All this has brought about an "essential renewal", a "great inner upheaval" in the Church, to use the words of Jacques Maritain, the Peasant of the Garonne. "It consists—according to this Christian philosopher—in a change of attitude and a shifting of values which takes place in the depth of the soul... and which concerns first of all a way of. seeing these non-Christians, before God, and a way of loving them more, in more real and deep conformity with the spirit of the Gospel... loving them, that is, because they are potential members of Christ, of that Truth incarnate which they do not know and which is actually denied by the errors they profess" (9). It does not seem exact, on the contrary, to affirm, as some people do, that with the Council a "Manichean" conception of the world was replaced by the vision of a humanity in state of growth (10). The Church has always believed and preached, in conformity with the evangelical parable, that the seed of weeds is everywhere mingled with good grain, and that the two cities in which, according to St. Augustine in "De Civitate Dei", mankind can be summed up, "fecerunt itaque civitates duas amores duos" (11), "are not delimited by visible frontiers, nor do they coincide with the visible order of the world": "perplexae quippe sunt istae duae civitates invicemque permixtae" (12). It is undeniable, however, that in the opinion of many people, until a short time ago, there was little recognition of the existence of spiritual values in non-Christians, which attitude was shared by them with equal firmness and spontaneity: for centuries, and up to today, the Moslem world has believed, for example, that there is no possibility of salvation outside Umma, the Moslem community (13).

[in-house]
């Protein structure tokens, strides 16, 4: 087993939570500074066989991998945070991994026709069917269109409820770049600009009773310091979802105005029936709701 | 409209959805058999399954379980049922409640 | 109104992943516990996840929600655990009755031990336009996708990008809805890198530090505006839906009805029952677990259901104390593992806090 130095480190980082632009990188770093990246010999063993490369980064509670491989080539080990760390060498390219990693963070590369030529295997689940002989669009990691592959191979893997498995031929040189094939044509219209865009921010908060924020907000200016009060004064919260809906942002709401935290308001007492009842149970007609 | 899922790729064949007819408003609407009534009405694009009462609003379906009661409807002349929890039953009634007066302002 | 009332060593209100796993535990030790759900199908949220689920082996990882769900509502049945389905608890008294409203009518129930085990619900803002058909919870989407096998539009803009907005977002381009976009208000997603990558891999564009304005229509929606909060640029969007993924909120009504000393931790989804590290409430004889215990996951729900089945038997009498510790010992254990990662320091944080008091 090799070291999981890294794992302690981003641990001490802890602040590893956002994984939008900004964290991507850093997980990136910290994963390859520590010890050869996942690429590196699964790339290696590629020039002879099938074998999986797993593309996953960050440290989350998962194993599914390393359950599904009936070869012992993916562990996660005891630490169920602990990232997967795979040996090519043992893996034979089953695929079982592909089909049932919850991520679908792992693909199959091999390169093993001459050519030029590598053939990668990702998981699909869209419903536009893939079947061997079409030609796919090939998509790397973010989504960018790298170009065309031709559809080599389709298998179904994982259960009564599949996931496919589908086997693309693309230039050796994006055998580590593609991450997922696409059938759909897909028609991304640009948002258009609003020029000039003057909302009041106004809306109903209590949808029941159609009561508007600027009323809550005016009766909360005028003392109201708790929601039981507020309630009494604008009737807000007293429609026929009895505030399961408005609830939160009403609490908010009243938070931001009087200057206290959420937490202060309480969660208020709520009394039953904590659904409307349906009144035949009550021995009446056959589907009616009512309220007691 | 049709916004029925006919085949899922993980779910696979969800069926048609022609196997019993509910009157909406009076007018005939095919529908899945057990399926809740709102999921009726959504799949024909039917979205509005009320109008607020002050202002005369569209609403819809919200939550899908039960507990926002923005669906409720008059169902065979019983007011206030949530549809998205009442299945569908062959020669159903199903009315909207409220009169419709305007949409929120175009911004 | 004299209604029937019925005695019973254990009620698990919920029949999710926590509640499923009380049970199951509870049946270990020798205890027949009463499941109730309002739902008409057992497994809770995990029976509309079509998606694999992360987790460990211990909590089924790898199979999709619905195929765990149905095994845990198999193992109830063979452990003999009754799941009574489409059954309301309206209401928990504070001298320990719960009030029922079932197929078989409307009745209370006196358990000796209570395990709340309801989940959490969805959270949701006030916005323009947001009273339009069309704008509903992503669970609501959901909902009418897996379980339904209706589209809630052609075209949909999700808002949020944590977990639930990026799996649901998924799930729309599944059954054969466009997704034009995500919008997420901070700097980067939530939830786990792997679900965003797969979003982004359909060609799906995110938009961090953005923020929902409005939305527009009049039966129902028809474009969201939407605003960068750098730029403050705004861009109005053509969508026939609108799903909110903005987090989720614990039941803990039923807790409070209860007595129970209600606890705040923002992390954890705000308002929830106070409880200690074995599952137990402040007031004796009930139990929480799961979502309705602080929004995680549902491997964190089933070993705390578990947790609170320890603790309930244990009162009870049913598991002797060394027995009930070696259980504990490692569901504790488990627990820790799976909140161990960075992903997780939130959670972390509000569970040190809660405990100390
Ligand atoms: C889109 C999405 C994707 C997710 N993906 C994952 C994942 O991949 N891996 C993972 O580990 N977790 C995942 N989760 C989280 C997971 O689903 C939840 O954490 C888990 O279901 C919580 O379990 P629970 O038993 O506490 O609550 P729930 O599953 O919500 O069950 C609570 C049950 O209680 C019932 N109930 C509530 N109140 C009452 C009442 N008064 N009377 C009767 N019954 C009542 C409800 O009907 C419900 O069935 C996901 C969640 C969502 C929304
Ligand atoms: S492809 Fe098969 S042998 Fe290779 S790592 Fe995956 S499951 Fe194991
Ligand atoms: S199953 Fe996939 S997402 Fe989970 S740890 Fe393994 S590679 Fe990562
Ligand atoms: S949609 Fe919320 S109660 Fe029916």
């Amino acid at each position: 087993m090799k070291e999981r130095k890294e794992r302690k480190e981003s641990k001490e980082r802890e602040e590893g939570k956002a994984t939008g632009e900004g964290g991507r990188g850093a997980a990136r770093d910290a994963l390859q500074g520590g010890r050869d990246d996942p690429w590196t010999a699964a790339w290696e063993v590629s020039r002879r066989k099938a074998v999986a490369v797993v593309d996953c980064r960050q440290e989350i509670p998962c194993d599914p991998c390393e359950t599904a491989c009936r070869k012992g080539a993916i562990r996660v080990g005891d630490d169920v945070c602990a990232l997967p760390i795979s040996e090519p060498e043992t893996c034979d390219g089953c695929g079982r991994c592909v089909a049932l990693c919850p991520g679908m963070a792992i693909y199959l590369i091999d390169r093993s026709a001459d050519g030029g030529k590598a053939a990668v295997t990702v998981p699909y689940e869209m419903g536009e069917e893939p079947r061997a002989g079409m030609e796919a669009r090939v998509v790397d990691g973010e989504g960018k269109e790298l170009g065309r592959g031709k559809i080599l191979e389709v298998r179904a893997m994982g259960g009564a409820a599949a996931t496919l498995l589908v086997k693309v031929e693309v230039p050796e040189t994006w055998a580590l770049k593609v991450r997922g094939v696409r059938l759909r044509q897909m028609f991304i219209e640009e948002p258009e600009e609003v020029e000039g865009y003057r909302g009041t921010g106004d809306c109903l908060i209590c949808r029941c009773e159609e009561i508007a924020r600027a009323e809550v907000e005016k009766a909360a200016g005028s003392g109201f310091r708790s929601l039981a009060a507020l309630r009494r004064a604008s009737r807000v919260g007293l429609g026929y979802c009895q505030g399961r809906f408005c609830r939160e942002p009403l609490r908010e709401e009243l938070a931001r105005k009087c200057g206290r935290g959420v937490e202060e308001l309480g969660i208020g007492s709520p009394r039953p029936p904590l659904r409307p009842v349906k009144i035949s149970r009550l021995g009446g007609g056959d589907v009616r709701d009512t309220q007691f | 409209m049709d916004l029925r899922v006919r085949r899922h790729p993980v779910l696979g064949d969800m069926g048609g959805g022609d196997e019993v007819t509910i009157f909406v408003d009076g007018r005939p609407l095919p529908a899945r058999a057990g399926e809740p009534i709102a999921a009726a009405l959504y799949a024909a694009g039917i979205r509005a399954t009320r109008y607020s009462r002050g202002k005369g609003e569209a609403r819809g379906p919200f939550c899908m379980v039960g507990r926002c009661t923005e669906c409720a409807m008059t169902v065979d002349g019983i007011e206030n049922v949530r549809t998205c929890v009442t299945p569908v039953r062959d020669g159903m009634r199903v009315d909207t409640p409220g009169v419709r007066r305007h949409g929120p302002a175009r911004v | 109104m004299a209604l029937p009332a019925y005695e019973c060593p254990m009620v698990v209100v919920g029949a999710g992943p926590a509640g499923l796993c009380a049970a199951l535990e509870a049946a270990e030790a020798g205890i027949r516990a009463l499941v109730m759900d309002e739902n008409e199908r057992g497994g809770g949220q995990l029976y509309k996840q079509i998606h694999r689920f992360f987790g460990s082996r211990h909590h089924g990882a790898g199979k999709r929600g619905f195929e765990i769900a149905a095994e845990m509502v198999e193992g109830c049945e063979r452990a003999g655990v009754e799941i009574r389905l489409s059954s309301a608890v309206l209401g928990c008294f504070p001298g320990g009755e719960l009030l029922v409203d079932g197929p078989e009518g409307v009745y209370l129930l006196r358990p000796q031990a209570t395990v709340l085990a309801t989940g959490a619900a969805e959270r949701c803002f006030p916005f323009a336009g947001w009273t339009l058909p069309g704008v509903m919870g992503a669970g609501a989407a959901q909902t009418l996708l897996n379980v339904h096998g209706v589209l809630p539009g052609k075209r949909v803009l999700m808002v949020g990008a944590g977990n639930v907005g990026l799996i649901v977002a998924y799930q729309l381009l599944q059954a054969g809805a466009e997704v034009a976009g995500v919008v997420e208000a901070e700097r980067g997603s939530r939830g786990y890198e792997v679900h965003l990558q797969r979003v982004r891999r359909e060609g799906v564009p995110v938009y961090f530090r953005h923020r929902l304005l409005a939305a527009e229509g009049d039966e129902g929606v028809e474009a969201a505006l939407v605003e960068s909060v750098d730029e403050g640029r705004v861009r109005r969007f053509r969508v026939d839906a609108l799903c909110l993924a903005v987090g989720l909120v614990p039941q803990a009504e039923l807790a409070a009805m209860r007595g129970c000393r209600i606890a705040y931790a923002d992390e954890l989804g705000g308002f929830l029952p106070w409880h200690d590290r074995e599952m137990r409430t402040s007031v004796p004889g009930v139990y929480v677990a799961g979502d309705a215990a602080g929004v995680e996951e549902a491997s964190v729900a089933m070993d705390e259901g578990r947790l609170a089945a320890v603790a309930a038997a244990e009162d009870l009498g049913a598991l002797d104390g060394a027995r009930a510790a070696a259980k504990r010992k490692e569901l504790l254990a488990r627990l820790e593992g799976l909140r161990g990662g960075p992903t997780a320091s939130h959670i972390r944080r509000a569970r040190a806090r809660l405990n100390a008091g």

The one on African religions will be published shortly and, immediately afterwards in the following order, those on Islam, Buddhism and Hinduism. We are aware, however, that however concrete such suggestions and indications are, they are bound to be found generical and somewhat abstract in actual practice: it will be necessary, in any case, to revise and adapt them to local situations, under the full responsibility of the Bishops. For this reason, all Bishops in Mission Countries are considered members of the Secretariat. The first among them is, of course, His Eminence the Prefect of Propaganda, which Congregation exercises a real and proper jurisdiction. In this way, the activity of our Office is differentiated both from the pastoral action to be undertaken on the spot, and from the direct action of research and scientific investigation of the specialized Institutes, though it is connected with them. Here we may mention the close collaboration between the "Scientific Missionary Institute" of this University and our Secretariat. Its work is one of mediation, reflection and stimulation. With the help of qualified Consultors and Correspondents, and of the Episcopal Conferences of every nation, we collect and diffuse, in our Bulletins and Supplements, the most reliable results of theological and scientific research, of ethnology and the sciences of religions, and make them available for the dialogue of the Church, introducing the essential themes of the Christian message and the highest values of humanity "into the circulation of human speech", to use a happy expression of Paul VI's. In any case the intention is to offer a service to the whole Church—the name " Secretariat" in itself indicates this—representing in a visible way the dialogue with non-Christians, to which the Holy Spirit calls the people of God today, and carrying out an action that illuminates, supports, stimulates, guides and, as far as possible, coordinates the dialogue "in this delicate field, where it is necessary to avoid all danger of. 'irenicism' and 'syncretism’, and to lay aside all false ideas of equivalence between the various religions".